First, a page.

I am currently trying to build couple of retaining walls. These walls
are not going ro retain anything major..just so that they separate the
paved area at the back from the lawn. I have already dug the trenches
and have filled them with hardcore and then 6 inches of concrete. Now i
am about to start on the walls which will be less than a metre tall.
Sice this is in the back garden i want to keep the costs of my bricks
to a minimum. I have been advised by the local builders merchants to
use LBR Tudors. Is this type of brick ok or if anybody can recommend
any other type. Do i need to put some blue engineering bricks also?
I can't understand why your BM has told you to use London brick, all the
brick outlets around here give warnings about using londons for garden
walls - they are the most unsuitable brick for this purpose! - 1) they soak
up water like a sponge...2) they retain water like a sponge....3) when frost
comes, that water expands and blasts the brick apart given that they are
like biscuits - end result: within a few years you will have a nice pile of
red rubble where your wall used to be....any of the red Butterleys will be
far better, in fact any brick that isn't a London will be far better, here
is a bit of info on water absorption:
First a Tudor London brick:
Average Compressive Strength N/mm2:22-35
Average Water Absorption % by wt:20-24
Brick size:215 x 102.5 x 65mm
Bricks per pack:390
Compressive Strength N/mm2:>20
Description:Red multi sandfaced textured
Dry weight kg:1.90
Durability to BS3921:MN
Gross density kg/m3:1330
Pack Dimensions w x d x h (mm):650 x 1075 x 850
Pack Weight dry kg:741
Suction rate kg/m2/min:>1<2
Thermal Conductivity W/mēC:0.79
Water Absorption %by wt:>12
And a Butterley Beckingham red:
Average Compressive Strength N/mm2:45 - 55
Average Water Absorption % by wt:8 - 11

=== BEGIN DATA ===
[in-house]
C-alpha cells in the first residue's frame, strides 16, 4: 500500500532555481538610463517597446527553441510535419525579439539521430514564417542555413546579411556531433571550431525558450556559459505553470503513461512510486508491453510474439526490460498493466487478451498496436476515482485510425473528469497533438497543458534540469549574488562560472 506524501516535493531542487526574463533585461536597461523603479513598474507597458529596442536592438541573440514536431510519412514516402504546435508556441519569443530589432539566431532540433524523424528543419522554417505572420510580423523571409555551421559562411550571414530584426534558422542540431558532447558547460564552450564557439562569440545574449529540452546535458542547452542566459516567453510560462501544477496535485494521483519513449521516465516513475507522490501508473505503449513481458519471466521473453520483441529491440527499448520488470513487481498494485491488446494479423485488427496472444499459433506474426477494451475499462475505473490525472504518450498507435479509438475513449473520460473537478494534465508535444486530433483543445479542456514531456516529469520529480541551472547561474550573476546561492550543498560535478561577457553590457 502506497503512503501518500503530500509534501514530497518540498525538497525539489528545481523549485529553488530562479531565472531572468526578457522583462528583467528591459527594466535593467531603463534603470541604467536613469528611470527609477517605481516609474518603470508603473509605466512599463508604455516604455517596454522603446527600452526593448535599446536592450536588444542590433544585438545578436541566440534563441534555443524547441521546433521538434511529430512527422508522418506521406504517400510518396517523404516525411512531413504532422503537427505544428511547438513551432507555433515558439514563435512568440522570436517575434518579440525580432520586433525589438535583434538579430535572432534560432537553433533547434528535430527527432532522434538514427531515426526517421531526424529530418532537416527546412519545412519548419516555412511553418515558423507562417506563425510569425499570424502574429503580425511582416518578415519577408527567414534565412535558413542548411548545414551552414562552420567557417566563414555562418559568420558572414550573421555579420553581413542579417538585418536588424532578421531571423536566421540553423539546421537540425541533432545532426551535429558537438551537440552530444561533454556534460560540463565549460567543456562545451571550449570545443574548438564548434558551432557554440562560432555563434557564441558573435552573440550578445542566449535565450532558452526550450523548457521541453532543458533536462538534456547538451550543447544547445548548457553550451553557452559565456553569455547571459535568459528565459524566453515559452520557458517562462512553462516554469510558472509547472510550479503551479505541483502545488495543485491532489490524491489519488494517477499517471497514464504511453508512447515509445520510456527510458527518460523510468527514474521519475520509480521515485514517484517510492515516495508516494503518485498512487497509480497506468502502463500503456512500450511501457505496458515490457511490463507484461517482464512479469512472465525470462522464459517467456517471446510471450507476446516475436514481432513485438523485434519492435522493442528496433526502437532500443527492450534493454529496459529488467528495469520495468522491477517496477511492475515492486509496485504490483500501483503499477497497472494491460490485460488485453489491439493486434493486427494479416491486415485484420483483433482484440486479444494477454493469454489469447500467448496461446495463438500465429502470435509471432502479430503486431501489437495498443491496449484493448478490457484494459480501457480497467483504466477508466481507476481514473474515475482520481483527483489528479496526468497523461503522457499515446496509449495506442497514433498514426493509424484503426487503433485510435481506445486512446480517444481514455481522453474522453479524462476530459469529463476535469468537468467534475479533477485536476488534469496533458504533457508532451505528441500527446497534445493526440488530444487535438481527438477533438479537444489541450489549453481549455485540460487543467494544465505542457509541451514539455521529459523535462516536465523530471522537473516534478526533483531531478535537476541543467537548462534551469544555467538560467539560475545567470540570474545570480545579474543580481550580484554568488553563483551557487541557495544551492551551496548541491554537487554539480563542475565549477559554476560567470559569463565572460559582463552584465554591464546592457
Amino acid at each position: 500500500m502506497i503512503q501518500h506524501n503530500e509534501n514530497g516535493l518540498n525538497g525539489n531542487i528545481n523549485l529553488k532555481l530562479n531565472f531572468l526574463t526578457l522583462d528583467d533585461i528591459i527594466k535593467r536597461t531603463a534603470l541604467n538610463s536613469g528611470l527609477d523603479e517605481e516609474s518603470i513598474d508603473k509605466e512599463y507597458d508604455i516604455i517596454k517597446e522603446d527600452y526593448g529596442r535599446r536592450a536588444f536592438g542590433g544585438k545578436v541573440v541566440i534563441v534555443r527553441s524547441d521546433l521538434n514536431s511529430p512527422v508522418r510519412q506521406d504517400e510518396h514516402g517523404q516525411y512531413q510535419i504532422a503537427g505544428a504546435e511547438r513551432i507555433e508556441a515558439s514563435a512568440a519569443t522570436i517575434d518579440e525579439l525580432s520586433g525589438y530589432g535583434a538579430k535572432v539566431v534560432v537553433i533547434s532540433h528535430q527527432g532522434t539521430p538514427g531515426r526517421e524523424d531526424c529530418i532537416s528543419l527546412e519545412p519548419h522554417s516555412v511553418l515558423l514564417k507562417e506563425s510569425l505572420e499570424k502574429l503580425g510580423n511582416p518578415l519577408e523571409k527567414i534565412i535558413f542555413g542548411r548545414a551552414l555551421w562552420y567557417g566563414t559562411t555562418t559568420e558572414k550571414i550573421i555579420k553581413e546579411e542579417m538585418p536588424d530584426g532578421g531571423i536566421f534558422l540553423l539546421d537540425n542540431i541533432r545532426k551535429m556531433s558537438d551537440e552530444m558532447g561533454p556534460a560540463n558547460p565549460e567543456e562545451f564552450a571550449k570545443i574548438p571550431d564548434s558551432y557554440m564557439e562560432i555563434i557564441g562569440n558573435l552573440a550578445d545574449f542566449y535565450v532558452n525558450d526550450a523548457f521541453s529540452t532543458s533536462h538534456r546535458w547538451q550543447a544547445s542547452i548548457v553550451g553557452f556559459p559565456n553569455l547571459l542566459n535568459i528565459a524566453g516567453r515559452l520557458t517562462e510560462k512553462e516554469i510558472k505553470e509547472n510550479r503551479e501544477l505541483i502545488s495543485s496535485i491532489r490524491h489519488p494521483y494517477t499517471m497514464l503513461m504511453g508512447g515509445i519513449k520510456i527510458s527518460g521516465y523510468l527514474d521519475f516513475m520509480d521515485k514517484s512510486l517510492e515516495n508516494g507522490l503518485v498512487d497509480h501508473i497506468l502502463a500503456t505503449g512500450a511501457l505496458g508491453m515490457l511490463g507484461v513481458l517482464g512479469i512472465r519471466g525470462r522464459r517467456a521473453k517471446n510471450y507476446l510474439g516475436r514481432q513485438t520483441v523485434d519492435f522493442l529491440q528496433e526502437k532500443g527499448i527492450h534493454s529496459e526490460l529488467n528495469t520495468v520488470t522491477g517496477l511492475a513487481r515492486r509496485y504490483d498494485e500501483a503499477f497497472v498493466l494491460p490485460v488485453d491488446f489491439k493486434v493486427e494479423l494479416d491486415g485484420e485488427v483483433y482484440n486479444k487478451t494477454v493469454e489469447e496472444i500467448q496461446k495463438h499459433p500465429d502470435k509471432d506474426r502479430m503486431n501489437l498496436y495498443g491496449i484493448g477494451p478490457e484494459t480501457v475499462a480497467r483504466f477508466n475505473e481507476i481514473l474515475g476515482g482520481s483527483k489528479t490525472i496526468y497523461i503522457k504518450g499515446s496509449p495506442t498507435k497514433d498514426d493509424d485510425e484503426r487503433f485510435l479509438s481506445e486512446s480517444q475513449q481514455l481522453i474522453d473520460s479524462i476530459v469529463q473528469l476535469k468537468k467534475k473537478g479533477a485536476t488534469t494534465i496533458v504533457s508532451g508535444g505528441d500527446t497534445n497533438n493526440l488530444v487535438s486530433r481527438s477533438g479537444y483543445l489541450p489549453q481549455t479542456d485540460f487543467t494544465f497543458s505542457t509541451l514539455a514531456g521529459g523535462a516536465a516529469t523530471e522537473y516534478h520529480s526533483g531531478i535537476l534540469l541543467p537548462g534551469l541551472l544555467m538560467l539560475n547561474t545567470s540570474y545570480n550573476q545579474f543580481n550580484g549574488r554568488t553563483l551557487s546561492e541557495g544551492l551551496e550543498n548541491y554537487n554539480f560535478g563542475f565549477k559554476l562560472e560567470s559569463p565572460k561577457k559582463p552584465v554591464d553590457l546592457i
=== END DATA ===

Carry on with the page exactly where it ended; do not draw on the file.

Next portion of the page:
Brick size:215 x 102.5 x 65mm
Bricks per pack:450
Compressive Strength N/mm2:>40
Description:Red multi textured
Dry weight kg:2.15
Durability to BS3921:FL
Gross density kg/m3:1500
Pack Dimensions w x d x h (mm):720 x 1075 x 875
Pack Weight dry kg:968
Suction rate kg/m2/min:<1
Thermal Conductivity W/mēC:0.75
Water Absorption %by wt:<12
You don't want soft bricks like Londons, you need a more dense brick for
retaining walls, considering some of the wall will be moist all the time,
you can get some nice bricks quite cheap if you look around, buffs look
good, especially with a blue sailer course three courses from the top, or
topped off with blues
LBC Tudors seem to be rated MN (Moderately frost resistant,
normal soluble salt content). They won't last all that long
if in contact with a bank of wet soil. A damp proof membrane
behind the wall might help, but you need to work out how
water behind the wall drains away, depending on the local
Engineering bricks can be used along the top to protect the
top from direct rain penetration. If the base of the wall
might be in standing water, you should use them there too.
However, don't put a damp proof membrane through the wall
itself -- it will just create a weak point where the wall
Also important is how many courses high and what bond
are you planning on using? A half brick retaining wall
(stretcher bond) will likely be pushed over if anything
over 3 courses.
My garden had LBC windsors with no enginnering bricks in the
underground courses and no DPM or anything like that. Most was a bit
green but I can't remember seeing any of it that was frost damaged -
that's after 20 years. I'm near London though so the frosts aren't
usually too bad.
On a wall that I built I painted the back with bituminous paint to act
as the DPC and so far so good. I put a few pipes though so that the
soil could drain if it got very wet.
I didn't use any DPC, but I did use concrete block below ground, and
where the soil was in contact, using a good quality brick - from a pile
that had stood outside for 50 years without damage - for the visible facing.
Damage to less than ideal brickwork on exposed walls is usually confined
to an inch or three above ground level, and to exposed top surfaces,
these being the coldest and wettest parts usually.
Must have made ur day someone new to argue with on the internet.
Well what if I cant answer the questions you asked?
Thats why Im here.
The cable is 10amp twin and earth
were else would a ceiling rose be ?
the bearth is just terimnated in the box.
5amp fuse 10amp wire 20amp junction boxs only 500watts on the circui
soon to be 65
You all forgot to tell me that the lights will need heat sheilds /fir
stops behind them.
Aparently because I am breaking a fire barrier.
David ....... you nob (personal attack)
It says 16amp lighting circuit cable on the pack 240v
It also says 1.00 mm
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